Do some corona measures open the door to social security fraud?
Exceptional circumstances call for exceptional measures. To deal with the enormous increase in the number of applications for the temporary laying-off of staff (around 1.2 million applications), and in view of the unwieldy system for applications for temporary lay-offs for employees and the discussion about the form of application for temporary laying-off (lack of work or force majeure), a number of measures have been taken to simplify the whole procedure.
Thus, among other things, temporary lay-off for reasons of force majeure was quickly and readily accepted (a measure in force at least up to and including 31 May 2020), applications could be lodged retroactively from 13 March 2020 onwards, the control card was temporarily done away with, etc. These are all well-intentioned measures aimed at enabling organisations to cope with the coronavirus crisis, but at the same time they are also measures that leave the door wide open for abuse or social security fraud.
Temporary lay-off... a means of reducing the wage bill
Your employees receive their (net) salary at the end of the month, on which you pay both the employer’s and employee’s social security contributions. The temptation can be great to introduce (“make incorrect use of”) the system of temporary lay-off, not on account of the economic impact of the coronavirus crisis on your company, but with the sole aim of reducing your wage bill.
In addition to his temporary lay-off benefit, an employee who has been temporary laid off receives an additional payment from the National Employment Office (RVA). As a rule this is not enough for the individual to remain at the same wage level, and the employer is free to make a supplementary top-up contribution, which is exempt of employer’s and employee’s social security contributions.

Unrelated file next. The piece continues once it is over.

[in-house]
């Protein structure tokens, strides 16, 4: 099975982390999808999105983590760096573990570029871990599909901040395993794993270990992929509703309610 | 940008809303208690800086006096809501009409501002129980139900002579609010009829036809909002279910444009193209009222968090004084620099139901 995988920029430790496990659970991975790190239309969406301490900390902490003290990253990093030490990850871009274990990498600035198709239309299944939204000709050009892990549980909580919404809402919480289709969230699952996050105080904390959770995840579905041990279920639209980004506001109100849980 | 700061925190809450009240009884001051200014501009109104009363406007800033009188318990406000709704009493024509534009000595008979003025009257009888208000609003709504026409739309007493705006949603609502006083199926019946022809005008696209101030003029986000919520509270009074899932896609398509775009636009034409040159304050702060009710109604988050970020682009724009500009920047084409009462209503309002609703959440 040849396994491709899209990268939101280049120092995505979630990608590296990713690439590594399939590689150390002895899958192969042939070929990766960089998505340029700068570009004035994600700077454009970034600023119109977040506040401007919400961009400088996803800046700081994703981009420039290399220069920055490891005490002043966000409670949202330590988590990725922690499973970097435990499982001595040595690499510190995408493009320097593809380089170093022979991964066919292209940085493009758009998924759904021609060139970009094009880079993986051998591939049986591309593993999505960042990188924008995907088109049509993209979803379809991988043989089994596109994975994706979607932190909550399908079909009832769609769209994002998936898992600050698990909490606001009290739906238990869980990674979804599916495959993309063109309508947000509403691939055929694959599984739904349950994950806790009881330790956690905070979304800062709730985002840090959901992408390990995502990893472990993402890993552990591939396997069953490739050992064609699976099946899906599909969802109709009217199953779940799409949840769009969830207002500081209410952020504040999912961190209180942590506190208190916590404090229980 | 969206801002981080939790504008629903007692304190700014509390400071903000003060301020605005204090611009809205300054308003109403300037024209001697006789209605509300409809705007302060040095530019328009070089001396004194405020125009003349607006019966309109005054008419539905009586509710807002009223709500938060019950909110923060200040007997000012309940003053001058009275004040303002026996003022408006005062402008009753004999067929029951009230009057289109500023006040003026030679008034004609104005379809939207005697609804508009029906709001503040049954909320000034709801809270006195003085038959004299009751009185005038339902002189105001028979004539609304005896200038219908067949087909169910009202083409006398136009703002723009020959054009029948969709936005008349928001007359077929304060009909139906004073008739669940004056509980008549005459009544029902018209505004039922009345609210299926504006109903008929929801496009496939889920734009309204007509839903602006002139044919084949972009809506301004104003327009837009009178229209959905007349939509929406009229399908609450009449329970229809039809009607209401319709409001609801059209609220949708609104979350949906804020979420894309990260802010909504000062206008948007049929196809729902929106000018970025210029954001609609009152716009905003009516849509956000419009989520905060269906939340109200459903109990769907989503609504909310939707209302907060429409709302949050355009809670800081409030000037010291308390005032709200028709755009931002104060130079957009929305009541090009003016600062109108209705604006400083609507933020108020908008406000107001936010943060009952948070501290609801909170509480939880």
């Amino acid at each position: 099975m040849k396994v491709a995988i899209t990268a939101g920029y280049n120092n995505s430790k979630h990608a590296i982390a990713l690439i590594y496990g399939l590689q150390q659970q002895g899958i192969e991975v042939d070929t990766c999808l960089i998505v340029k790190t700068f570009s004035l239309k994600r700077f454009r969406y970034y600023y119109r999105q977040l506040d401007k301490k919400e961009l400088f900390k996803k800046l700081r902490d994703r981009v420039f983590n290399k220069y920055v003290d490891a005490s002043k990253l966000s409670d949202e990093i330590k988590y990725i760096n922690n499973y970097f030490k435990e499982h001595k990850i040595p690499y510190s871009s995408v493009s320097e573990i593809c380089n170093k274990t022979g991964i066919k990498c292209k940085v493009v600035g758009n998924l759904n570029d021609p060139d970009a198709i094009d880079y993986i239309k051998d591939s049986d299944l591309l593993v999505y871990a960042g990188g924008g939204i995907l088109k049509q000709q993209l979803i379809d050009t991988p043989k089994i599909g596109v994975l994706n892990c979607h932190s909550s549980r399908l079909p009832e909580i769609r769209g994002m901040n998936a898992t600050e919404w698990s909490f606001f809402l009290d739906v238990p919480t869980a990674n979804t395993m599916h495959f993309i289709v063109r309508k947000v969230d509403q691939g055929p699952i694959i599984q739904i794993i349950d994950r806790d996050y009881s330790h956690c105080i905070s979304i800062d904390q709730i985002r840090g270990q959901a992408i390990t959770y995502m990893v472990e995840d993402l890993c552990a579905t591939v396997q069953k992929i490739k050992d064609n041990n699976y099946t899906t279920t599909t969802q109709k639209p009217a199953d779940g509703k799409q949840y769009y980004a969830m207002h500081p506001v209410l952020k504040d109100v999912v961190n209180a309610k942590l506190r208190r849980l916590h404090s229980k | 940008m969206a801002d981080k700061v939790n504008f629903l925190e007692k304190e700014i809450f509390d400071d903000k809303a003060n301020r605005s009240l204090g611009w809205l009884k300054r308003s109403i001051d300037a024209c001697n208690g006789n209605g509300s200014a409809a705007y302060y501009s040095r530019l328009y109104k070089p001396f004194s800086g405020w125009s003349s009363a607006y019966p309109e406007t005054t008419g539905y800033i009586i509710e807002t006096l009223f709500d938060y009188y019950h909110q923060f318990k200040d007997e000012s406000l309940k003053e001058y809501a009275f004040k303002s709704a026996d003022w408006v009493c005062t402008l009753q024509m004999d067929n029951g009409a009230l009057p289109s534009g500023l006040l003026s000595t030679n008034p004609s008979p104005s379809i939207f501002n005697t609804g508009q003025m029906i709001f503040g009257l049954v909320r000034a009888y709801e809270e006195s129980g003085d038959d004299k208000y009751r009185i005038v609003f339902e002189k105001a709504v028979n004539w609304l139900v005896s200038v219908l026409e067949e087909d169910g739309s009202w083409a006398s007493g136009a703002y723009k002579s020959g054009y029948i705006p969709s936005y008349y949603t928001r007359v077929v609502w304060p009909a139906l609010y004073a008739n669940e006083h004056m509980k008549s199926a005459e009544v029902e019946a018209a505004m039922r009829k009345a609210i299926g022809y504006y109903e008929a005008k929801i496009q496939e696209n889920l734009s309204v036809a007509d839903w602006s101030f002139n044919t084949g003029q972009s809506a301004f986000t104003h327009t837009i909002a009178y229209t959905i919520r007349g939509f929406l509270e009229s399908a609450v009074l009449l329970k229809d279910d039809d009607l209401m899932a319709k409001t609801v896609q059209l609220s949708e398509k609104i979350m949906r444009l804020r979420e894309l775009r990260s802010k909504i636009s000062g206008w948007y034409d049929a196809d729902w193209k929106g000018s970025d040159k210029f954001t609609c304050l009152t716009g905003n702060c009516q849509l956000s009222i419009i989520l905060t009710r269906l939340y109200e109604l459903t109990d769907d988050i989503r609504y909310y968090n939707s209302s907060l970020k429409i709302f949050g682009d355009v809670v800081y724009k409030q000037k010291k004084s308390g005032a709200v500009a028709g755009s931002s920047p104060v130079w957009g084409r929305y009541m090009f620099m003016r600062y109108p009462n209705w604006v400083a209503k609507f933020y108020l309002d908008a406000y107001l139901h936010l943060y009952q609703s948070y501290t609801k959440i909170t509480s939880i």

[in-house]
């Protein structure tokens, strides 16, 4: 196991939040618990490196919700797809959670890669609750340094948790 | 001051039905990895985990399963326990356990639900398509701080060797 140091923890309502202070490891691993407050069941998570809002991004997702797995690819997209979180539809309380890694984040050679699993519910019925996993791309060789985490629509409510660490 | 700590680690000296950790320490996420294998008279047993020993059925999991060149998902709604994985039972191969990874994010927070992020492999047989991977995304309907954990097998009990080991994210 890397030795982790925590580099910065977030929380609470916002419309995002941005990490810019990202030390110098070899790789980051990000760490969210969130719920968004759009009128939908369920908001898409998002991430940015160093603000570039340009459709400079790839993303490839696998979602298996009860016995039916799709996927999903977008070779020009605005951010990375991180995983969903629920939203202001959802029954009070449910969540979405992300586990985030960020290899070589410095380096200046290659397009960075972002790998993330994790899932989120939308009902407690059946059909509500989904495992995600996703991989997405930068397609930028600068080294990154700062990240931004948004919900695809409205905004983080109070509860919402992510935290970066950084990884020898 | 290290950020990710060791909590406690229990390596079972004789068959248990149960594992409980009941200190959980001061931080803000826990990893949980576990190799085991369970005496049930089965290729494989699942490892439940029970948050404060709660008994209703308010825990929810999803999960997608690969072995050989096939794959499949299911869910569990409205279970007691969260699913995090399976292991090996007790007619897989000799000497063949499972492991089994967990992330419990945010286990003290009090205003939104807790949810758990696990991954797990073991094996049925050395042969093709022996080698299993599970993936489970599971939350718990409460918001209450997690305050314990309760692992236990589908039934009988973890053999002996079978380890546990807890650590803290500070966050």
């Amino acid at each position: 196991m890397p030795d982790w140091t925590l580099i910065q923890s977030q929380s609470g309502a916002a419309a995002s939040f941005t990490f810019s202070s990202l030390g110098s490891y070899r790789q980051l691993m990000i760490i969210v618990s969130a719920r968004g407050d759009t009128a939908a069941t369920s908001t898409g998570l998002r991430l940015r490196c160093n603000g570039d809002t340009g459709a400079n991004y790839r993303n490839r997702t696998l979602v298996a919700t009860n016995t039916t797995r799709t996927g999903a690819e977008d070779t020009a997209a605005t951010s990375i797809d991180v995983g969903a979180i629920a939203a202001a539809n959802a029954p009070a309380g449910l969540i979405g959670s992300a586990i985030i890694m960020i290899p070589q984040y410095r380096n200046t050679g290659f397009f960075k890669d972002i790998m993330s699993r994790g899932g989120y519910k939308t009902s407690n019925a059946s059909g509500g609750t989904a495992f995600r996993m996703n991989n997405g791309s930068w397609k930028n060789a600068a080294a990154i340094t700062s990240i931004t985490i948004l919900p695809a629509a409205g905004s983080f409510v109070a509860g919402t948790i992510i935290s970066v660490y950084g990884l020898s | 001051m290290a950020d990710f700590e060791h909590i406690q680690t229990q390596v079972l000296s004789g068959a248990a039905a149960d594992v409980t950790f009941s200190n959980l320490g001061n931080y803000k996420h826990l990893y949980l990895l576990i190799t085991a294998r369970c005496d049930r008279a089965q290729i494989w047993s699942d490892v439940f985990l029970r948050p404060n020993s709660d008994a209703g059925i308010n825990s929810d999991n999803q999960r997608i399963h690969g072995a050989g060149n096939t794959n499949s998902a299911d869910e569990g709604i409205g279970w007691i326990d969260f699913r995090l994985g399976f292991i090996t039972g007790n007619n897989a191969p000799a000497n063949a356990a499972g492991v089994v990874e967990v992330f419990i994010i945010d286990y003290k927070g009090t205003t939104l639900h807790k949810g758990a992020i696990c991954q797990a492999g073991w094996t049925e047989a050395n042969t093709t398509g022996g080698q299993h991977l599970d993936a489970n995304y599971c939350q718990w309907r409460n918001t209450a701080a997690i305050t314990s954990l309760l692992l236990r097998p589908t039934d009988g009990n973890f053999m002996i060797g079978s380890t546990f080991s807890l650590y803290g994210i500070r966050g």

There are two conditions:
- the amount of the top-up contribution may not be such as to lead to the employee receiving higher net pay than before, and
- employees of the same category should be treated equally.
Should you use the system of temporary lay-off wrongly and you nonetheless want to pay your employees the same wage, then you, as the employer, pay that top-up amount. Your wage bill will be very substantially lower than normal, while your employee nonetheless receives the same pay. The penalties for misuse of the temporary lay-off system are severe, the offence representing a level 4 infringement punishable with a prison sentence of between six months and three years and/or a criminal fine of between EUR 4,800 and EUR 48,000.
If the infringement is handled under administrative law, the fine amounts to between EUR 2,400 and EUR 24,000. Irrespective of the kind of punishment (administrative or criminal law), the fine is multiplied by the number of employees who were wrongly included in the temporary lay-off system, meaning the total fine can run to a very high figure indeed.
If you are temporarily laid off you do not do any work for your employer
What is sometimes forgotten is that an employee who has been temporarily laid off must be without “work” from his employer, meaning that you cannot apply a temporary lay-off to your employee and simultaneously ask him to finish off a report or deal with an order. Temporary lay-off entails the discontinuation of all professional activity for the employer who has requested the temporary lay-off.